Yeah, I pronounced that d three times. That's how happy I am about this link.
posted by Nattie at 7:01 PM on March 16, 2010


...no, doesn't seem to.
posted by fuq at 7:05 PM on March 16, 2010


How do you kill the final boss of the dungeon? They have about 300 hp too many.

Depends on the boss/your class. Not every map is winnable. For starters, if you go with the priest and luck into a zombie boss, it's pretty easy. A more generally useful technique is to get fireball and save up your mana potions and fireball him down to striking distance.

But just you wait until you get to the challenge maps (which I have yet to beat any of) and have to bag two of the bosses in one map.
posted by juv3nal at 7:25 PM on March 16, 2010


Double Ack! Windows only. Don't you read the news?
posted by newdaddy at 7:36 PM on March 16, 2010


I've been playing this for a few weeks now, it's remarkably good game design. Pretty much no random chance other than the initial layout. Lots of thinking. It's amazing how the different classes and races play so differently. 3 key tips.

1: your most valuable resource is unexplored map. Exploration heals and restores mana. Do not explore until you need to heal or restore mana.

2: cast a lot of spells. whenever you have spare mana, cast.

3: you'll probably be only level 8 or 9 when taking on the boss. Potions are the key.
posted by Nelson at 7:37 PM on March 16, 2010


how dare you post a game that can only be played on 90%+ of computers
posted by p3on at 7:50 PM on March 16, 2010 [9 favorites]


Depends on the boss/your class. Not every map is winnable. For starters, if you go with the priest and luck into a zombie boss, it's pretty easy. A more generally useful technique is to get fireball and save up your mana potions and fireball him down to striking distance.

Not every board has fireball. And even if you're priest v. zombie, it's still not always easy to get to level 8/9.

This game is pretty shitty for new people, all told, and it doesn't help me that the creator is in this thread badmouthing the shit out of people who aren't cool enough to play his game.
posted by TypographicalError at 8:06 PM on March 16, 2010 [1 favorite]


It's a fun little timesink, and decent if you're already have death callouses from playing a ton of roguelikes.

Yeah, it kinda sucks that not every map is winnable or even clearable, but when games take around ten minutes, it's not that big a loss.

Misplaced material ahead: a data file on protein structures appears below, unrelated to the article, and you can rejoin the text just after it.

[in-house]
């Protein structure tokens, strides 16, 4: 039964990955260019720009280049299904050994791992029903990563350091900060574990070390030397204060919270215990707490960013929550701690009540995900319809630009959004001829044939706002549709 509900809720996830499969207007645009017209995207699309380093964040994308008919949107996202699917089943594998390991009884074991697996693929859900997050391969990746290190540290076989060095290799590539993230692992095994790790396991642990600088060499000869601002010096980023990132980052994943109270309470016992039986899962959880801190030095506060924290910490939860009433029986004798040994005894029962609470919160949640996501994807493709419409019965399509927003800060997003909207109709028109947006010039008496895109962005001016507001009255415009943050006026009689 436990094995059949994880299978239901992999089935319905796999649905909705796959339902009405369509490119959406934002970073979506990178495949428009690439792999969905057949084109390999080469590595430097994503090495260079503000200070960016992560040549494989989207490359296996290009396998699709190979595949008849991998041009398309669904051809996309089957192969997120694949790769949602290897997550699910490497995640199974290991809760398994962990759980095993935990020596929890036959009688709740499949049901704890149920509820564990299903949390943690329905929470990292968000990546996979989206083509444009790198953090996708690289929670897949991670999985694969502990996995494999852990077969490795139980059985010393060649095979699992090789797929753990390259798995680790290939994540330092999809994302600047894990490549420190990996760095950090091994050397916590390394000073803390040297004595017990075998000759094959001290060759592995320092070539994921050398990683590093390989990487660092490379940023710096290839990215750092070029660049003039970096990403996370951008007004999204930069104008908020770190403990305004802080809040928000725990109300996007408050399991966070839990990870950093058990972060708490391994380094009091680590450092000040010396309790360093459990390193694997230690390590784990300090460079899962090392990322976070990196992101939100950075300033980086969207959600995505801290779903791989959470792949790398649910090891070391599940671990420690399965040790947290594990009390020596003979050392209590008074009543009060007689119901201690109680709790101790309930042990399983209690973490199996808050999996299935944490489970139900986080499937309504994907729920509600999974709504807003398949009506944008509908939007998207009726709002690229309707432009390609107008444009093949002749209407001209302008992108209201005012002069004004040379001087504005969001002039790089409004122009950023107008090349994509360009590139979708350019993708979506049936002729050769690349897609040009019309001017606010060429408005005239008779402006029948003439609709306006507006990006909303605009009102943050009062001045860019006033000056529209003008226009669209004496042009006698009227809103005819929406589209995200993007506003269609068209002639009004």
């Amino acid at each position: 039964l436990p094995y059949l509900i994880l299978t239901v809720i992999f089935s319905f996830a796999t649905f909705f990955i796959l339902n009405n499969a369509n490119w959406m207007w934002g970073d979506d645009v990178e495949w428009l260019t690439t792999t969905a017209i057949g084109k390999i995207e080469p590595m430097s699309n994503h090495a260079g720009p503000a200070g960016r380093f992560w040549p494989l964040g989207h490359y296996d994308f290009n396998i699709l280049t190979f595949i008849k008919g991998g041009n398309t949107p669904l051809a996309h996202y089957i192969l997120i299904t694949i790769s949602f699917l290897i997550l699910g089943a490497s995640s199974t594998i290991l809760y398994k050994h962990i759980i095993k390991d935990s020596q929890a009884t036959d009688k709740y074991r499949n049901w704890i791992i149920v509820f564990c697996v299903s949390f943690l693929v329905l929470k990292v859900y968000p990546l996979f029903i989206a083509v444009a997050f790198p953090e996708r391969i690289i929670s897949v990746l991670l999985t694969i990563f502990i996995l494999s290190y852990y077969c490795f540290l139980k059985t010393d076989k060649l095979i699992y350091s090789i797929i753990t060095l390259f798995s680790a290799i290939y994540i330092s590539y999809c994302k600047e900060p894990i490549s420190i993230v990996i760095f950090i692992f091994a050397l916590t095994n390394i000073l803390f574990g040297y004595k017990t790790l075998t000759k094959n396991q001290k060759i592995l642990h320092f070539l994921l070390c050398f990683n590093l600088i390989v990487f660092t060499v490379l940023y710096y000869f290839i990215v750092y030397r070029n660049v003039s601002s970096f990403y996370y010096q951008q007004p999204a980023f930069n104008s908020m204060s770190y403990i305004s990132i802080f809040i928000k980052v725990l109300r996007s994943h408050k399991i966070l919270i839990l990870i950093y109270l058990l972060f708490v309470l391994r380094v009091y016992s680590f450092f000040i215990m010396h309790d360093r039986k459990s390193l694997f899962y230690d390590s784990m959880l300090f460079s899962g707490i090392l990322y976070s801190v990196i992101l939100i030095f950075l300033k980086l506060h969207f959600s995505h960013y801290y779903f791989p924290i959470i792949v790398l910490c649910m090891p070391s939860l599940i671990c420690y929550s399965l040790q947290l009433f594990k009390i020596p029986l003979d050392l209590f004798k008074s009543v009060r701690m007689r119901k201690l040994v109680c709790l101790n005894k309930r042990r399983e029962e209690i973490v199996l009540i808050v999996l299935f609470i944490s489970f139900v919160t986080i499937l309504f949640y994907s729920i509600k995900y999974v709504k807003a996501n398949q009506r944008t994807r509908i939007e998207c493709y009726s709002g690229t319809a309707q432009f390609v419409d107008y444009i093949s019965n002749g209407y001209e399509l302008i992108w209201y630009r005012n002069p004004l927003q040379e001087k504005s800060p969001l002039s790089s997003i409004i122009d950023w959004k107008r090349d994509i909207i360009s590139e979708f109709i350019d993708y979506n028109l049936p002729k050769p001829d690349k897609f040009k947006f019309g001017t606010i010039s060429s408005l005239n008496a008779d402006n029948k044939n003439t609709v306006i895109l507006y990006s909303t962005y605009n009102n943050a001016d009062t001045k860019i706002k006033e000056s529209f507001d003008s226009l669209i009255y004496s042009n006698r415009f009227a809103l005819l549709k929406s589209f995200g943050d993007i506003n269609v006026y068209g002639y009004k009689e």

Seconding that this would do really well as a smartphone game.
posted by fnerg at 9:35 PM on March 16, 2010


fuq: "...no, doesn't seem to."

Interestingly, though it is based on Wine, the game runs just dandy on my Mac with CrossOver Games. I used the latest build (8.2), which is based on a rather recent Wine, so maybe it's worth digging a bit deeper. I'm intrigued by the game...
posted by dylanjames at 10:09 PM on March 16, 2010


Can someone explain what a "roguelike" is? 'Cause I have seen this term a lot and have no idea what it means.
posted by runcibleshaw at 10:32 PM on March 16, 2010


(Yes, I read the link, I still do not have a clue, as I have not ever played a "roguelike")
posted by runcibleshaw at 10:34 PM on March 16, 2010


roguelike
posted by juv3nal at 10:35 PM on March 16, 2010


it's a game like rogue
posted by p3on at 11:13 PM on March 16, 2010 [1 favorite]


Nearly every map is winnable. I'm at the point where I can pretty reliably beat the challenge maps with certain classes, and when I don't win, I can usually tell that it's because I misplayed something.

The most valuable resource is not obvious: it's monster level. Fighting monsters above your level nets more xp than you get from beating them at your own level. If you only fight monsters at your own level or below, you'll often find yourself at level 7 or 8 with most of the map explored and only difficult monsters left to give you xp. Trying to beat a level 6 monster at level 2 or 3 can be a good strategy. But it's often tough to figure out how without consuming a ton of resources, like unexplored map.

Also, I think every map has fireball. I look for it every time and I don't think I've ever seen it missing.
posted by painquale at 11:33 PM on March 16, 2010


Yes, I read the link, I still do not have a clue, as I have not ever played a "roguelike"

You should give it a try! The learning curve is steep, but it's one of the best computer game experiences I've ever had. You should start with Nethack, probably. You can play here. Spoilers/instructions here.
posted by mr_roboto at 11:42 PM on March 16, 2010


runcibleshaw, there was an excellent post about nethack on Metafilter back in 2005 that you can find here, The post has plenty of links and commentary. Whether or not you choose to play the game reading about it is fascinating I think.